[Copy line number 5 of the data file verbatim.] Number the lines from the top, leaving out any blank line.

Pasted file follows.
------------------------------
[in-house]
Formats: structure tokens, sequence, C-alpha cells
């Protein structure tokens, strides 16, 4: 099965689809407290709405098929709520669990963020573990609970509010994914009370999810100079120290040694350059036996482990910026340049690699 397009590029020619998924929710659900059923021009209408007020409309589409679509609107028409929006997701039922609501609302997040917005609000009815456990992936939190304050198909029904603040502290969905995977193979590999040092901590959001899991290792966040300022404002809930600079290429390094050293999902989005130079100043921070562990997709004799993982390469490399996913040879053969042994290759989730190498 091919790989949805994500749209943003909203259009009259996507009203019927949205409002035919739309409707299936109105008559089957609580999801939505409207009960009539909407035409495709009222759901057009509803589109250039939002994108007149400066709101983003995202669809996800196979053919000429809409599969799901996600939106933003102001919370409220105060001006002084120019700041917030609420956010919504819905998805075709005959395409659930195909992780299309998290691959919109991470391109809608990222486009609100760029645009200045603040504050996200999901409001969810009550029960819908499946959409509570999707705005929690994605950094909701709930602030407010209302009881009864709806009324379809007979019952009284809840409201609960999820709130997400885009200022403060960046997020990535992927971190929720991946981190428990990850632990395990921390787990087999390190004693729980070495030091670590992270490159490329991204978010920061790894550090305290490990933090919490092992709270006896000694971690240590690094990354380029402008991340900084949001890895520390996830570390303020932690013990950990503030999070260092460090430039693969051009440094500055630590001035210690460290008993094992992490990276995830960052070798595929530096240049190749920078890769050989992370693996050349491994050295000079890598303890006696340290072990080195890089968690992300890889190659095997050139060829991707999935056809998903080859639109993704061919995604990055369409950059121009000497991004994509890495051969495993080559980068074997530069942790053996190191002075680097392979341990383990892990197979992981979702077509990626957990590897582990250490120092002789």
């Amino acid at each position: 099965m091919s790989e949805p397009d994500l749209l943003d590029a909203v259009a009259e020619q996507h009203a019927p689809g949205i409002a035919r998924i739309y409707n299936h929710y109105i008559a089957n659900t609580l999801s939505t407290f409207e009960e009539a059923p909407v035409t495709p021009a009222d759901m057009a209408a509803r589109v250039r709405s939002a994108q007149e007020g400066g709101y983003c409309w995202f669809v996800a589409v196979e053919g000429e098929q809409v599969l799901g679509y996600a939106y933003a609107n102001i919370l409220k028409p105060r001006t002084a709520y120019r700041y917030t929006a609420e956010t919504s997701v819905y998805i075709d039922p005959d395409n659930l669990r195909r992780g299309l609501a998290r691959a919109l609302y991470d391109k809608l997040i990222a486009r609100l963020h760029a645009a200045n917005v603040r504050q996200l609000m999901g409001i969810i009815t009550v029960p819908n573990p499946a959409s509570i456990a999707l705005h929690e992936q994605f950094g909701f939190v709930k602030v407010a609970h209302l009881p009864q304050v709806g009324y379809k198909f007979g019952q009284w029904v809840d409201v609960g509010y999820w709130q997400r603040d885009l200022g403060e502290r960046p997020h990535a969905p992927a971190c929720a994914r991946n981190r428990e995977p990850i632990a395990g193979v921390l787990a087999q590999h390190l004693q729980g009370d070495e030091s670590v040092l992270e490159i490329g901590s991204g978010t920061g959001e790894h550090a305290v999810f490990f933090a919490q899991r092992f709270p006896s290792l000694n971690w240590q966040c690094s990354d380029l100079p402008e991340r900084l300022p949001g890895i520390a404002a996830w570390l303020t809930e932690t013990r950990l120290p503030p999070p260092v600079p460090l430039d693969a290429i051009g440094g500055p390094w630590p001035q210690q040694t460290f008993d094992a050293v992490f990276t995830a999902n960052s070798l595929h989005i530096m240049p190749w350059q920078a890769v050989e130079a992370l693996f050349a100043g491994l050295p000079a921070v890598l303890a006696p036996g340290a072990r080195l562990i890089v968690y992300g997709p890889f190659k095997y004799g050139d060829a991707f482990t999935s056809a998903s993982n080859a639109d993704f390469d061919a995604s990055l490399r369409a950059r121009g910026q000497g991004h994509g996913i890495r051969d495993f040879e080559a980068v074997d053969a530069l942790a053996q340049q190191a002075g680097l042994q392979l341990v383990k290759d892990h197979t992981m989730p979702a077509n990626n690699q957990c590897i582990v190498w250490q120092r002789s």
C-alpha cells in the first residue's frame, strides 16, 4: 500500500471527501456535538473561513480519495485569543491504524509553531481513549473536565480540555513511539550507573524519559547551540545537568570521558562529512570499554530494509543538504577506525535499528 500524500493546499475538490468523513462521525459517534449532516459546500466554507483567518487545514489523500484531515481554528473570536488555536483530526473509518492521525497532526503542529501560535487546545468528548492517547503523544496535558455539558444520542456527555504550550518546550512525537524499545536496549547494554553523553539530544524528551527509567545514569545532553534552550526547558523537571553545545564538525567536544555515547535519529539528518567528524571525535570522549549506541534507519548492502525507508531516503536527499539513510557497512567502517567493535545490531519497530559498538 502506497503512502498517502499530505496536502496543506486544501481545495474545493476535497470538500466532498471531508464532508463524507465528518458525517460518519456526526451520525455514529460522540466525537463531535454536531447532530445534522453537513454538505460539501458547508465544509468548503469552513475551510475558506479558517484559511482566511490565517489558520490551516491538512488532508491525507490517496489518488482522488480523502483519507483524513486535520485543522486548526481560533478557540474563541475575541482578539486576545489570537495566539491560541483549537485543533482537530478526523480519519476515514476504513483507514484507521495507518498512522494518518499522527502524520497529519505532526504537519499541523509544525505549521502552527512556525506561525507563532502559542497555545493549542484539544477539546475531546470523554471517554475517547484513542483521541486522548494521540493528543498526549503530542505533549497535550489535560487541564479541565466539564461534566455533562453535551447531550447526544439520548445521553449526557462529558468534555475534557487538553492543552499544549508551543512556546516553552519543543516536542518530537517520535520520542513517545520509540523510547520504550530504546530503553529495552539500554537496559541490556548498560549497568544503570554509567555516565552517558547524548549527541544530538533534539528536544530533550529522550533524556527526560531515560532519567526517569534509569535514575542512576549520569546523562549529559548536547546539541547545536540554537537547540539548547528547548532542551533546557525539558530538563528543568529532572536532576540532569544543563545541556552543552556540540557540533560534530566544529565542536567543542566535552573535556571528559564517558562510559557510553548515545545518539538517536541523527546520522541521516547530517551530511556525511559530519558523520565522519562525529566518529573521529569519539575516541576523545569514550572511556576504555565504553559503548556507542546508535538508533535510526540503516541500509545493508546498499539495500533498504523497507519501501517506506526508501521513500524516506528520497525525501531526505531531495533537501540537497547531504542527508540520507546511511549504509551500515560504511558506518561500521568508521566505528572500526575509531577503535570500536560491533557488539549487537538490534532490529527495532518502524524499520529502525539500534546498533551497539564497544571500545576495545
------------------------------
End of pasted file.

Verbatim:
C-alpha cells in the first residue's frame, strides 16, 4: 500500500471527501456535538473561513480519495485569543491504524509553531481513549473536565480540555513511539550507573524519559547551540545537568570521558562529512570499554530494509543538504577506525535499528 500524500493546499475538490468523513462521525459517534449532516459546500466554507483567518487545514489523500484531515481554528473570536488555536483530526473509518492521525497532526503542529501560535487546545468528548492517547503523544496535558455539558444520542456527555504550550518546550512525537524499545536496549547494554553523553539530544524528551527509567545514569545532553534552550526547558523537571553545545564538525567536544555515547535519529539528518567528524571525535570522549549506541534507519548492502525507508531516503536527499539513510557497512567502517567493535545490531519497530559498538 502506497503512502498517502499530505496536502496543506486544501481545495474545493476535497470538500466532498471531508464532508463524507465528518458525517460518519456526526451520525455514529460522540466525537463531535454536531447532530445534522453537513454538505460539501458547508465544509468548503469552513475551510475558506479558517484559511482566511490565517489558520490551516491538512488532508491525507490517496489518488482522488480523502483519507483524513486535520485543522486548526481560533478557540474563541475575541482578539486576545489570537495566539491560541483549537485543533482537530478526523480519519476515514476504513483507514484507521495507518498512522494518518499522527502524520497529519505532526504537519499541523509544525505549521502552527512556525506561525507563532502559542497555545493549542484539544477539546475531546470523554471517554475517547484513542483521541486522548494521540493528543498526549503530542505533549497535550489535560487541564479541565466539564461534566455533562453535551447531550447526544439520548445521553449526557462529558468534555475534557487538553492543552499544549508551543512556546516553552519543543516536542518530537517520535520520542513517545520509540523510547520504550530504546530503553529495552539500554537496559541490556548498560549497568544503570554509567555516565552517558547524548549527541544530538533534539528536544530533550529522550533524556527526560531515560532519567526517569534509569535514575542512576549520569546523562549529559548536547546539541547545536540554537537547540539548547528547548532542551533546557525539558530538563528543568529532572536532576540532569544543563545541556552543552556540540557540533560534530566544529565542536567543542566535552573535556571528559564517558562510559557510553548515545545518539538517536541523527546520522541521516547530517551530511556525511559530519558523520565522519562525529566518529573521529569519539575516541576523545569514550572511556576504555565504553559503548556507542546508535538508533535510526540503516541500509545493508546498499539495500533498504523497507519501501517506506526508501521513500524516506528520497525525501531526505531531495533537501540537497547531504542527508540520507546511511549504509551500515560504511558506518561500521568508521566505528572500526575509531577503535570500536560491533557488539549487537538490534532490529527495532518502524524499520529502525539500534546498533551497539564497544571500545576495545